Paul Cocksedge announced his first ever project in South Africa, during Design Indaba’s annual conference on Friday 28 February 2020. The internationally recognised British designer is creating a permanent timber bridge across the Liesbeek River in Cape Town, within the public open space of the The Upper Liesbeek River Garden.
It’s Cocksedge’s second project to explore the use of wood and its environmental credentials – following on from his Please Be Seated installation at London Design Festival 2019.
The bridge is being developed in collaboration with Design Indaba, WSP and building company XLAM. It will be made from the invasive Eucalyptus tree wood, offsetting its negative effects by using it as a building material. The species originates in Australia but was brought to South Africa in the 1800s for use as shade, windbreaks and plantation timber. The tree can, in fact, negatively impact the water table.
Cocksedge plans to work with X-Lam to turn the Eucalyptus tree into Cross Laminated Timber (CLT) – a structural, prefabricated timber panel which is a more sustainable alternative to concrete, masonry and steel, requiring less water and less energy to manufacture. The timber is glued in longitudinal and transverse layers, which creates a very strong and stable structural material.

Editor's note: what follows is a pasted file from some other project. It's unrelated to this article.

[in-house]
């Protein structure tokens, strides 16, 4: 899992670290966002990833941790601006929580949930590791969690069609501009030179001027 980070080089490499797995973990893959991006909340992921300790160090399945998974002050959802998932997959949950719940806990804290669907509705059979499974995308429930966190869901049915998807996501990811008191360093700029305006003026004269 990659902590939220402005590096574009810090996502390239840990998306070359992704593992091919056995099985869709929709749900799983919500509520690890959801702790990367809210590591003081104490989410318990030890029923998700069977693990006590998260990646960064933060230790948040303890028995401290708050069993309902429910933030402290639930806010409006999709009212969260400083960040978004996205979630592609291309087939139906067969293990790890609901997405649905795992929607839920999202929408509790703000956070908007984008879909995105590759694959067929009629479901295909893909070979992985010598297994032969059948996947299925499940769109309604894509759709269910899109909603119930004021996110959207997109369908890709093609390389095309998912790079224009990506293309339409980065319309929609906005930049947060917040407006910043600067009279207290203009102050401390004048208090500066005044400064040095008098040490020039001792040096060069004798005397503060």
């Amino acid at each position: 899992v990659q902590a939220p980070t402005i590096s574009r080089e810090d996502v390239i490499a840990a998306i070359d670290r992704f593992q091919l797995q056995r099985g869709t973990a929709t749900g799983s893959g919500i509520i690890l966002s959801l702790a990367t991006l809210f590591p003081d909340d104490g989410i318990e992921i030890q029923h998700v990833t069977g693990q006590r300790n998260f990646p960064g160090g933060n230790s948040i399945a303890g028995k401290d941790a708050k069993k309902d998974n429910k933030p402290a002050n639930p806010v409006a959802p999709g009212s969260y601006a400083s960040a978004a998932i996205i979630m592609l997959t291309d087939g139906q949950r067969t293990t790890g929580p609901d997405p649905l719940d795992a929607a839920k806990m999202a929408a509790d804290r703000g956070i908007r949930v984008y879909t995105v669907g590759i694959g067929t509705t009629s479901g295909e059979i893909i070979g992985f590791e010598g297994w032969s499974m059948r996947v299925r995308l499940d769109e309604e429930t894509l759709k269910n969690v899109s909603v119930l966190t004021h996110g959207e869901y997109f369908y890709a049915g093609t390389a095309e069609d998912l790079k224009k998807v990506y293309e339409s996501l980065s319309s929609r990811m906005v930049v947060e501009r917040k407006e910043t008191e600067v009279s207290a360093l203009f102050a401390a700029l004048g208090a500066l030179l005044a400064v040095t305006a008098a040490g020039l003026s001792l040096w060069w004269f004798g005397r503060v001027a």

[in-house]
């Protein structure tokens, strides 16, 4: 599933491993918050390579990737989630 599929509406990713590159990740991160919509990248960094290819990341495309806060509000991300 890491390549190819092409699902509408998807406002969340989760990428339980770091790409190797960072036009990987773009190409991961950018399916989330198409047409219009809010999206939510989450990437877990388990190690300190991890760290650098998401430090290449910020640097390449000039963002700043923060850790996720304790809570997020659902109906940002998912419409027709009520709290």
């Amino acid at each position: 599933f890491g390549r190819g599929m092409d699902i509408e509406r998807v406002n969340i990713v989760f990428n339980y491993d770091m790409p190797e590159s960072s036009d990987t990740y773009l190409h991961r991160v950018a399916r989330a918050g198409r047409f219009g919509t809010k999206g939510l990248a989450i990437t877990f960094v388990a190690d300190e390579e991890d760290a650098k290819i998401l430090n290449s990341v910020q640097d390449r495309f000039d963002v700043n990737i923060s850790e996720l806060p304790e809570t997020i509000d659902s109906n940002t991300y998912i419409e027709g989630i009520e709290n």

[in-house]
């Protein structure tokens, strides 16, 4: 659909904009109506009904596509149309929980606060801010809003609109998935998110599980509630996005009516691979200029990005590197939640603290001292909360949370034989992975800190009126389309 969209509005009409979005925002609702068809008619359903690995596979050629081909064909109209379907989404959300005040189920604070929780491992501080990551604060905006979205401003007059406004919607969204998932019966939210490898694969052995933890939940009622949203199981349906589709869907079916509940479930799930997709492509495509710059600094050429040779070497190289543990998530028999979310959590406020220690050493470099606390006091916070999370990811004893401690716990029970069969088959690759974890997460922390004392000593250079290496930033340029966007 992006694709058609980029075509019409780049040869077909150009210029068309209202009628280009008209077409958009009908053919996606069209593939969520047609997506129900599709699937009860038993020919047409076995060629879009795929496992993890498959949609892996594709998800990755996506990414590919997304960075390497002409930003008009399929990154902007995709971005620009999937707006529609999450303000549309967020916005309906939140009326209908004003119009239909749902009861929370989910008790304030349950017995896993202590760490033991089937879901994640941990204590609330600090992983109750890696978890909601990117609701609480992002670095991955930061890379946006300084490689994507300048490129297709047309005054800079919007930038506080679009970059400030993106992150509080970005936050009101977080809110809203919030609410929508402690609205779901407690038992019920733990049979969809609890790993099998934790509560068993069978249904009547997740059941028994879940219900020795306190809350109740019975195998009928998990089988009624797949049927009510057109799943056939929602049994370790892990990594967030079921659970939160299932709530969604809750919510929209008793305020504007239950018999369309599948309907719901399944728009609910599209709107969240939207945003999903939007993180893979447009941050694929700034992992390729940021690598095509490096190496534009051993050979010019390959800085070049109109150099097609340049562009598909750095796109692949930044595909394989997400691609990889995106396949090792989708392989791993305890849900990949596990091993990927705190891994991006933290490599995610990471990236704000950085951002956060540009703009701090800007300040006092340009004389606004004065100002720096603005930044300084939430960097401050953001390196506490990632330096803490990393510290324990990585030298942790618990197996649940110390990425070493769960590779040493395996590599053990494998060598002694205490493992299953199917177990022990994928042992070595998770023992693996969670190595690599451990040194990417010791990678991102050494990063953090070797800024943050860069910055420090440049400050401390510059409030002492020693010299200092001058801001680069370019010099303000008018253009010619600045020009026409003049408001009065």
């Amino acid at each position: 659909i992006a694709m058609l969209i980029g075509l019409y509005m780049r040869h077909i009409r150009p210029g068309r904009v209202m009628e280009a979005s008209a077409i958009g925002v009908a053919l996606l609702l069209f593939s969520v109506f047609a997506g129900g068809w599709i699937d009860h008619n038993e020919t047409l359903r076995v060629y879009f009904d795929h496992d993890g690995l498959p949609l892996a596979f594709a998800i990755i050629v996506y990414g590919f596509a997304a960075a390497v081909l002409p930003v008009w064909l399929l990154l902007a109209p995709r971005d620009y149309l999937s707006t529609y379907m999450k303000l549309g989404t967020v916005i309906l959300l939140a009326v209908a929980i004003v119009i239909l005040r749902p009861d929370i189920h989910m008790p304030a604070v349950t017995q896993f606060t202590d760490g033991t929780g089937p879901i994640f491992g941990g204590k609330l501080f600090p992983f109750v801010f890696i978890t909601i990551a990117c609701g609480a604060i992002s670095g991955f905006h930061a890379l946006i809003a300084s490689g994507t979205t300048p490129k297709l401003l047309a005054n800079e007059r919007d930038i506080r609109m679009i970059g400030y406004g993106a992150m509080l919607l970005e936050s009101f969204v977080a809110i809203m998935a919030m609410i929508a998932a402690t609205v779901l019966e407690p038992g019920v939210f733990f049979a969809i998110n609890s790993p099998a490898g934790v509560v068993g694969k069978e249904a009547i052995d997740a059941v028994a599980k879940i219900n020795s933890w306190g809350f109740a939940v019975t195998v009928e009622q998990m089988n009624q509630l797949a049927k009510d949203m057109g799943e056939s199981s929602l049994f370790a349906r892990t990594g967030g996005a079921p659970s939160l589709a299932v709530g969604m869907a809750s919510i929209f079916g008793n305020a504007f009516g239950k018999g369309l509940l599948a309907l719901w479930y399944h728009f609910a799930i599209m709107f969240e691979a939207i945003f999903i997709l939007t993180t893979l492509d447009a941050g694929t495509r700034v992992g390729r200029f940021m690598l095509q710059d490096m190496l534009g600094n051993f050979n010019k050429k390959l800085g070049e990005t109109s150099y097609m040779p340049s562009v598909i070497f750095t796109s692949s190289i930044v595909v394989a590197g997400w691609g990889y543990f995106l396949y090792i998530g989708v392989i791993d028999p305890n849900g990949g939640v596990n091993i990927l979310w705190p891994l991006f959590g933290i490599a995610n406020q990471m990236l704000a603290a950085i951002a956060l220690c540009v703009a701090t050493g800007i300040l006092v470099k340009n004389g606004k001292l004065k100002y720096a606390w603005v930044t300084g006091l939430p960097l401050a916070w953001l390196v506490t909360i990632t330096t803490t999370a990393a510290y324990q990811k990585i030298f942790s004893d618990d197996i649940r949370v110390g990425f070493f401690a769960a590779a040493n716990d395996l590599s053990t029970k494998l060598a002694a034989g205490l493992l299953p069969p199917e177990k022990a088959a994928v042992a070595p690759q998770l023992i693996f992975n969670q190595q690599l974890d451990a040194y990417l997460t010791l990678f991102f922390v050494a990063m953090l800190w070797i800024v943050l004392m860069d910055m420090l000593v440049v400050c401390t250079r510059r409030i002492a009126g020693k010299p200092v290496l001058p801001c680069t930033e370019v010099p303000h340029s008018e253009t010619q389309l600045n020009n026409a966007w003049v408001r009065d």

The design takes inspiration from the way planks of wood are stacked on top of one another, with the bridge resembling an ‘exploded’ view of one of these bundles. It creates a blur of timber, which appears to blend in and out of the landscape – creating a sense of movement, despite remaining static. The timber lines come together and create clusters of benches, offering people a place to sit, and enjoy the river views as well as local nature and wildlife.
“It has been incredibly exciting working with the team at Design Indaba and with the design community in South Africa, which has been the first for myself and my team,” says Cocksedge. “This bridge is a relatively simple visual gesture, but it addresses important issues around our environment, and how we can innovate with CLT to create new structures.”